After a little break we went on a walk around the Notre Dame, which we didn’t enter because of the ginormous queue. But, it’s an incredible building from the outside and we walked around to see the whole thing.

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Afterwards we stopped again at Shakespeare and Company. I wanted to buy a book as my souvenir from Paris. We found a wonderful used copy of Robert Frost poetry. And while he’s not a French author, it’s a good keepsake from the bookstore and had many notes, circles, and underlines from the previous owner which I loved. We also stopped in a Canadian bookstore on our walk to see more books. You can never see enough books! Matt had to drag me away as we were late meeting one of his friends back at the University.

When we returned we met up with one of Matt’s French friends, who speaks impeccable English. We sat in the courtyard over some beer and chatted for a bit before parting directions. Matt and I went for dinner at a nice Chinese place and then on the way home grabbed a bottle of wine from a local convenience store. We had been invited to a boat party but since it was so far away we decided to enjoy the evening together over wine and music and it was such a great night. We ended up finishing two bottles of wine, introduced each other to new bands, rocked out to some great tunes, talked, wrote messages in my Robert Frost poetry book, and went for a short walk around Paris. It was so fun.

On my final day in Paris we woke up early in order to see everything we hadn’t yet seen on the previous two days. I finally took a picture of the Pantheon under construction and the large naked Buddha in front (which might not actually be a Buddha but totally looks like a Buddha)

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Then, we walked along the river Seine to go to the Louvre. It was an absolutely beautiful day and you could see the
Eiffel Tower in the skyline.

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Matt knew a secret side entrance into the Louvre so we skipped the long queues and went straight in. With my University of Glasgow student card I was able to get in for free and then we saw lots and lots of amazing art. I decided to take selfies with the 3 most famous pieces of art in the museum in order to, like, make a statement about the sacredness of old art and the new age of technology…or something. The first one being the Sphinx from Egypt:

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The second being Venus de Milo

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And then, of course, Da Vinci’s famed Mona Lisa:

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I’m really happy I was able to fight the crowds to get up close and personal with this art. However, it definitely begs the question, is art better just because it’s famous? Do people even care what they’re looking at?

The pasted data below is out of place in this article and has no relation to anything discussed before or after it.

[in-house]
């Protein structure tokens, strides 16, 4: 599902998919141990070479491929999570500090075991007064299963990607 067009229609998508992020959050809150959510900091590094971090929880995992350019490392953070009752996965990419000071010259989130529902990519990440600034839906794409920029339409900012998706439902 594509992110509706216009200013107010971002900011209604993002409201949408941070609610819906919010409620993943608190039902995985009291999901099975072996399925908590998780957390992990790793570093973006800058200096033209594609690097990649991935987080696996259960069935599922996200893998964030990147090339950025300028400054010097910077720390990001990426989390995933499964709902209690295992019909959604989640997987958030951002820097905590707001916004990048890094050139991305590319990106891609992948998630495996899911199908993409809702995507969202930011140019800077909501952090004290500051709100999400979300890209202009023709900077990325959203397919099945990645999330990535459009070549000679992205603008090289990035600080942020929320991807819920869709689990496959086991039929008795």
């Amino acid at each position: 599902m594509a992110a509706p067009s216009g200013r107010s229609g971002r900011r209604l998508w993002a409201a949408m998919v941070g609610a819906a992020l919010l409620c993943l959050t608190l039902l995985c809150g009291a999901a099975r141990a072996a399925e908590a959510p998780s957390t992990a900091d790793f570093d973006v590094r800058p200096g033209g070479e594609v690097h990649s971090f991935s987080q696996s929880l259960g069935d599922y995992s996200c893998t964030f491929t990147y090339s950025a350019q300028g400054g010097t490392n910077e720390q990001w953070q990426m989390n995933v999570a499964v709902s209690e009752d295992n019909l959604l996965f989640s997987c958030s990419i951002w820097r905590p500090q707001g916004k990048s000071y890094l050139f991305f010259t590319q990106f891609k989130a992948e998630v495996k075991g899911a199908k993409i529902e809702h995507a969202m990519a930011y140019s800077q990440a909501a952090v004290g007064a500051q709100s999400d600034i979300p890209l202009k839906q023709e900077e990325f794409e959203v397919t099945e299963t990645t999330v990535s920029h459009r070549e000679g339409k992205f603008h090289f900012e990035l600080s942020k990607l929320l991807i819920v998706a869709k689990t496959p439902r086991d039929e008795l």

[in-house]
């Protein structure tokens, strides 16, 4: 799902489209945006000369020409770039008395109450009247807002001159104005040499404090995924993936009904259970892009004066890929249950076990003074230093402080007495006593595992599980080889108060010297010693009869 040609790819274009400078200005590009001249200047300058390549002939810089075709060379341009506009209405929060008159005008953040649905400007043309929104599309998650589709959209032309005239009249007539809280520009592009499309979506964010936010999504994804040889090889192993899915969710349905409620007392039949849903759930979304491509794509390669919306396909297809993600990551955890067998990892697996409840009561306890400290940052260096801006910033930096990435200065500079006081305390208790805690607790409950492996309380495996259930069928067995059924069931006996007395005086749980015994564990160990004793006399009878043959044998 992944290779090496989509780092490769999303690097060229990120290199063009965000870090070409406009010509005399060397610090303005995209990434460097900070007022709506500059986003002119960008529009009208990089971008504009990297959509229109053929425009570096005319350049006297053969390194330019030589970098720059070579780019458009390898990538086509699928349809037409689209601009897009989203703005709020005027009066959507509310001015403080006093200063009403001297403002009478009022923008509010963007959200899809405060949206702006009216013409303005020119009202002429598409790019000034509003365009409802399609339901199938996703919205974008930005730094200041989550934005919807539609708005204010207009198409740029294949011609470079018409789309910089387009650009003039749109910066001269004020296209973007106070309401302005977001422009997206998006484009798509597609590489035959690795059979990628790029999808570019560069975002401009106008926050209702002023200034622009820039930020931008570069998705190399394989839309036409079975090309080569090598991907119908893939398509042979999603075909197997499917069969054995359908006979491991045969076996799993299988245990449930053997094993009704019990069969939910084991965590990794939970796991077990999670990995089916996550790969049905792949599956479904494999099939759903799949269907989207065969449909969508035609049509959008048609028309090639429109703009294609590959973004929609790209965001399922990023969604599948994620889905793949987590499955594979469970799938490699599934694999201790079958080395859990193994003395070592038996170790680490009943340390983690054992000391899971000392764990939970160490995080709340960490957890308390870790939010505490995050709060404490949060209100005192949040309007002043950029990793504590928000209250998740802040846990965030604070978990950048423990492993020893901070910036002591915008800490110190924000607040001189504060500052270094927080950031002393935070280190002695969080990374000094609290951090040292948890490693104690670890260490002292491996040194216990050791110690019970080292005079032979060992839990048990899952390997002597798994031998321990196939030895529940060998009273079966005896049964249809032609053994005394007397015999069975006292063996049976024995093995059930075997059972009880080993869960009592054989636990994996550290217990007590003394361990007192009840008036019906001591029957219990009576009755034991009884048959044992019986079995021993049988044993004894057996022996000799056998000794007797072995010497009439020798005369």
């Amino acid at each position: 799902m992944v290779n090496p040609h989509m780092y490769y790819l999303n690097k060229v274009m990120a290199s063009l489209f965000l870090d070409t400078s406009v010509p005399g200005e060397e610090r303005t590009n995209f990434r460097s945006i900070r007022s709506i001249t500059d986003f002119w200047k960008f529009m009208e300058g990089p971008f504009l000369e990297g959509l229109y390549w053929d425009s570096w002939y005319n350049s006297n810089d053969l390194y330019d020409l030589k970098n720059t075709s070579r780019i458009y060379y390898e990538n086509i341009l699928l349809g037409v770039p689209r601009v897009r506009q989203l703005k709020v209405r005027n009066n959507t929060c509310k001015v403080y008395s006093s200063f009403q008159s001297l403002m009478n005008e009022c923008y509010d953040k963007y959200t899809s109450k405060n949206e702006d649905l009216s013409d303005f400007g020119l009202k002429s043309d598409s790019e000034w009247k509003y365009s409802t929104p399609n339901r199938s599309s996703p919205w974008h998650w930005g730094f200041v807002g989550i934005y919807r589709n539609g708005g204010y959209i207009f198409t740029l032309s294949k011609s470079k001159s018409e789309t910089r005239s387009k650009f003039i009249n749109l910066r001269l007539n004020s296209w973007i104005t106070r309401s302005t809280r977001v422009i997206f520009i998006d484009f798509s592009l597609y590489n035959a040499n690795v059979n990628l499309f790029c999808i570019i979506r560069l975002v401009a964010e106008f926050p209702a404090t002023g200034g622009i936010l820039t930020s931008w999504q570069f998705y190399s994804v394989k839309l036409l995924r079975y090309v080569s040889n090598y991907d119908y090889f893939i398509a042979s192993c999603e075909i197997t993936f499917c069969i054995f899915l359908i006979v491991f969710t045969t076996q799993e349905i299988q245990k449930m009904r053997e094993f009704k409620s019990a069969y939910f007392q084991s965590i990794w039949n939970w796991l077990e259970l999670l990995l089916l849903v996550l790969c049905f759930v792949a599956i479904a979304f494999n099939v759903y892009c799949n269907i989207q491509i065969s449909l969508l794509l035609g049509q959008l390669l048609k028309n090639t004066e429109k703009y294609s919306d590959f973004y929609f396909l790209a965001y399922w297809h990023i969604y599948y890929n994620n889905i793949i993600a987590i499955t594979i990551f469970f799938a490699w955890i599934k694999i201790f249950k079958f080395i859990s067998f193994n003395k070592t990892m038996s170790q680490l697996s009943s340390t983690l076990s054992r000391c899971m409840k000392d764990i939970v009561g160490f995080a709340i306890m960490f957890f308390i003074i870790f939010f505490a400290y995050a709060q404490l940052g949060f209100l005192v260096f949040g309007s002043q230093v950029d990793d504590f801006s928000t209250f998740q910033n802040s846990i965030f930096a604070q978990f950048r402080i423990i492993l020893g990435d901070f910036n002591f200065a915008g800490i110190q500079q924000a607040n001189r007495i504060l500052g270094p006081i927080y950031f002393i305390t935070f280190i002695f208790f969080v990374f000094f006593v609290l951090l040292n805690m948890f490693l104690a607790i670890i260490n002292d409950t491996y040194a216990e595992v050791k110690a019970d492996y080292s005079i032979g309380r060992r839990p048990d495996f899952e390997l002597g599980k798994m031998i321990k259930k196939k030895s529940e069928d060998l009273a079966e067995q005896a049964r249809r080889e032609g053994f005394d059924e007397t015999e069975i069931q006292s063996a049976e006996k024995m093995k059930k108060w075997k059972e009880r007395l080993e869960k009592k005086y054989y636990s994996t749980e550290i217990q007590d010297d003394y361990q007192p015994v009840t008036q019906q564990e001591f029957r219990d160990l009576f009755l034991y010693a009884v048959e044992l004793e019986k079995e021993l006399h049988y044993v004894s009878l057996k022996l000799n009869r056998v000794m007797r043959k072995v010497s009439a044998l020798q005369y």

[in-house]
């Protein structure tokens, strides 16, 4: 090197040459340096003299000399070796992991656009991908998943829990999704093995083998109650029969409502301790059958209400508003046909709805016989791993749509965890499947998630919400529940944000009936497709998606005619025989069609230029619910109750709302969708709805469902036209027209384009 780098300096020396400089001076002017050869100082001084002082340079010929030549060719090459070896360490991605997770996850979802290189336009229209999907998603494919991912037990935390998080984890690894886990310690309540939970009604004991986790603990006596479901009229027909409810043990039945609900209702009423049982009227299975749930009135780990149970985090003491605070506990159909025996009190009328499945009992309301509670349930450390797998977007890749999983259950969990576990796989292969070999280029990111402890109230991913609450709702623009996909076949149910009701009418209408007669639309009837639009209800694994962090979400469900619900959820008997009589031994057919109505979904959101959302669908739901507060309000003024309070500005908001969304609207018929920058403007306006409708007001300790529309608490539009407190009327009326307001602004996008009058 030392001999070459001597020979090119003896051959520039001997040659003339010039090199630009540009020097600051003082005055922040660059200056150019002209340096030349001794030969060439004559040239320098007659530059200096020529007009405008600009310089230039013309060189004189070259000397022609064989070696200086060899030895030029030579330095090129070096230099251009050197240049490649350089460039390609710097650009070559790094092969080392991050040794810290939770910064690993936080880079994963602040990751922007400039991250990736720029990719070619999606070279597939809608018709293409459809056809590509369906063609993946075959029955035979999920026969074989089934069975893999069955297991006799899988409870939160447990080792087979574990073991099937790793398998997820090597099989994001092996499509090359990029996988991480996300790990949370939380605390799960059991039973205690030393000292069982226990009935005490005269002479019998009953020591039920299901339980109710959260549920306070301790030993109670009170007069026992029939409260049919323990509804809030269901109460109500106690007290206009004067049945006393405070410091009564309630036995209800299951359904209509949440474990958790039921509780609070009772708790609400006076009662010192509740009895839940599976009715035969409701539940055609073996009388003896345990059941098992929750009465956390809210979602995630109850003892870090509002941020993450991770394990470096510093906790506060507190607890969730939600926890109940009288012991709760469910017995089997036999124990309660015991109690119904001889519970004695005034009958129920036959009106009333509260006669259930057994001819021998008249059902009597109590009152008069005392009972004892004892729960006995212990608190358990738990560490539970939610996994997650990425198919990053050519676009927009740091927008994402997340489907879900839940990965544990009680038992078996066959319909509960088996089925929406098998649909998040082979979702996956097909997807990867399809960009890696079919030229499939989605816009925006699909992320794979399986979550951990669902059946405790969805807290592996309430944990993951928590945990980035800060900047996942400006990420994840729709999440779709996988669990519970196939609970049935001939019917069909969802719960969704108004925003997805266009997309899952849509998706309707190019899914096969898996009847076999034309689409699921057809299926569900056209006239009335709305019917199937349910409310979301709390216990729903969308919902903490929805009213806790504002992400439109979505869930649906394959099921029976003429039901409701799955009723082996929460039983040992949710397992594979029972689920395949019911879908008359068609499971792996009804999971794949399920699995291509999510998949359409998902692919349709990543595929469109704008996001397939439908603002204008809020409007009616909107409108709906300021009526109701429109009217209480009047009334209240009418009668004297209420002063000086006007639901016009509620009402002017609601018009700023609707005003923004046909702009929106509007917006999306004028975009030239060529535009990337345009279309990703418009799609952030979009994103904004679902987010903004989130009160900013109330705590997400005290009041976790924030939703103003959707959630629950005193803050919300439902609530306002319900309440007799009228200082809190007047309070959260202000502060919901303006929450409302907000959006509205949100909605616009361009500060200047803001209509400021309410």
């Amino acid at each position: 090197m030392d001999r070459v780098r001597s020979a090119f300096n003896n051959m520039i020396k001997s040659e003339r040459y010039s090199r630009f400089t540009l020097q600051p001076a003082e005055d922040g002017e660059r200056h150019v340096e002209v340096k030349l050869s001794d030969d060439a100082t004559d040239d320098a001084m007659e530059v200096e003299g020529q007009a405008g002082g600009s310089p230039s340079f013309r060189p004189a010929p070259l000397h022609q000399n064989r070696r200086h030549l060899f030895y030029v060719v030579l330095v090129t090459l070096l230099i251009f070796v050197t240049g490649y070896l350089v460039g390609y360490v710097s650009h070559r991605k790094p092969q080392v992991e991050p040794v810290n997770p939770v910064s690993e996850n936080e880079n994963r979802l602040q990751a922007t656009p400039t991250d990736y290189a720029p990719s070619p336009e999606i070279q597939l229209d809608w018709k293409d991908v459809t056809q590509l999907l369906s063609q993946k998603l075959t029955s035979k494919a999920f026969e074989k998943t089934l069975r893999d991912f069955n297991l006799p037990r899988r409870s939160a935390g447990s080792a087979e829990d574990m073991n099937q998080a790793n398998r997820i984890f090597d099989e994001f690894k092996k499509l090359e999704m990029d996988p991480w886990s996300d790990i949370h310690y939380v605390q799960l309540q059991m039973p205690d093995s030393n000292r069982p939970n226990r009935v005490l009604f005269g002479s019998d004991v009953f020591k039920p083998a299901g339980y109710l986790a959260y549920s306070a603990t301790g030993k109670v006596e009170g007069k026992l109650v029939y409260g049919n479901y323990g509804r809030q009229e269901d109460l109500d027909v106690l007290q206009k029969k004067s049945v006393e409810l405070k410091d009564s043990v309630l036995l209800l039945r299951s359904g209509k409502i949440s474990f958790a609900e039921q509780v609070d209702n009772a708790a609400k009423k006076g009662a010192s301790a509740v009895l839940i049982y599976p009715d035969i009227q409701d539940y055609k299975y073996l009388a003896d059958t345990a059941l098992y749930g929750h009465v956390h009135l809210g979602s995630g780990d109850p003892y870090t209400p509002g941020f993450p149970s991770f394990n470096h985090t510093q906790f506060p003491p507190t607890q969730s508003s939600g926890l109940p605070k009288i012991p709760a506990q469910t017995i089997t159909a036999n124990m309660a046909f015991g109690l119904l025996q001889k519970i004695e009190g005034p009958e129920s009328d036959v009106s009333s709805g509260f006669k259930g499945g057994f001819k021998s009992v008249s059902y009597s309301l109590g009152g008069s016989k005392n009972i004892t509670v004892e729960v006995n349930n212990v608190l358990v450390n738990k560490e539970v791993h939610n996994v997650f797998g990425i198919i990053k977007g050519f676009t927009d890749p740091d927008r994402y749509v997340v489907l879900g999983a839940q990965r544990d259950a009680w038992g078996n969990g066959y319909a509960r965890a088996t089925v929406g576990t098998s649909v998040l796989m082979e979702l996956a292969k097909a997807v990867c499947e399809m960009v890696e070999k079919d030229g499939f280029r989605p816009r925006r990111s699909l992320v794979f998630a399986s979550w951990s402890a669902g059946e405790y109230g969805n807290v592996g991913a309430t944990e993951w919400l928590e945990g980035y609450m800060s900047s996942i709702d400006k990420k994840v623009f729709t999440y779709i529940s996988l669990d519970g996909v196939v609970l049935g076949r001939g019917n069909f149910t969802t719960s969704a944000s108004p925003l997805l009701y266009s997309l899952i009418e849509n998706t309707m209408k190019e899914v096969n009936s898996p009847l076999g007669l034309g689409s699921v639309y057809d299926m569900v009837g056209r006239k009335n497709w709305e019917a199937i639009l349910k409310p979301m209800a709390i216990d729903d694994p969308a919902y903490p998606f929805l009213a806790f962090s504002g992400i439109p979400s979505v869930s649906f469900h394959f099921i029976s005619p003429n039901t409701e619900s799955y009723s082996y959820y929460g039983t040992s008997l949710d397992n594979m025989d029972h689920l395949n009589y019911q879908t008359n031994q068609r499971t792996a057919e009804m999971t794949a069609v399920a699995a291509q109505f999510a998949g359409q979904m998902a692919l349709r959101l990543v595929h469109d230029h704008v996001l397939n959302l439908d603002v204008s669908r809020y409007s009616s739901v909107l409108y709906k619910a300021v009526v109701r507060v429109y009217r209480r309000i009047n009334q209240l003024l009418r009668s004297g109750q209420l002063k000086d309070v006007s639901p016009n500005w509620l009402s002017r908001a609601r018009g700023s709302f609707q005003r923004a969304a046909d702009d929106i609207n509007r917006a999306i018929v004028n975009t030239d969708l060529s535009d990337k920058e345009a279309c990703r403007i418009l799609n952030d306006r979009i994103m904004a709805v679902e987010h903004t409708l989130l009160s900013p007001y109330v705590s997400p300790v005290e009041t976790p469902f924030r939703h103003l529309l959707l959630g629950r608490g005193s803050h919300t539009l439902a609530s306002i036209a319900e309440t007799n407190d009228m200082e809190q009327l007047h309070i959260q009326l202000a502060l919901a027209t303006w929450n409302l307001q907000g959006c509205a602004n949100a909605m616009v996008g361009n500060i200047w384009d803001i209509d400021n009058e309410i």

For example, I walked AROUND the Venus de Milo because it’s a SCULPTURE. This was the view from the back.

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Why is the crowd so obsessed with seeing Venus from the front only? She’s a 3D sculpture is she not? I found her quite beautiful from the backside!

Besides the famous three, the Louvre was packed with incredible art including more works by Da Vinci, Egyptian mummies, giant Mesopotamian sculptures (pics below), classic architecture, Napoleon’s apartments, and the most amazing ceilings I have ever seen:

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I had a great time exploring the place. I know if I ever went back there would be even more things to see because of the size of the place!

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Then we took the metro back to our favorite restaurant from the day before, Le Petit Provence, and both dined on a new entree, new dessert, and the same old free French wine.

Finally, we did what every Paris trip needs to include: a visit to the Eiffel Tower:

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We didn’t go up the tower but we walked underneath and viewed it from every angle. No matter how many times you see a landmark like this on television or in pictures it just can’t beat seeing it in real life. Here’s my obligatory Eiffel Tower pictures:
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After visiting the Tower we went on a nice walk that look us all the way to the Arc de Triomphe, which was also under construction:

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then to the square where Marie Antoinette and the royal family were guillotined, then to a cool obelisk, and we ended up back at the Louvre. It was a trip of a day.

We took the metro back so that I could pack up all of my things, had one more meal in Paris (the Chinese restaurant from the day before) and then Matt saw me off at the metro that took me to the airport.

This weekend was terribly fun. I loved the big touristy things (seeing Mona Lisa smile) and the little things (drinking wine with friends).

The whole time I was there I could not stop thinking about how beautiful the place was and how amazing it is that I have chances like this: not many people can just fly off to Paris for a weekend. I live a charmed life and I do not take it for granted. Nor do I take for granted the people that make it so amazing! When I arrived back in Glasgow I had to walk home for about 30 minutes in the pouring rain but I couldn’t wipe the smile from my face.

Paris, I will never forget you! Maybe I will return one day and say bonjour once again!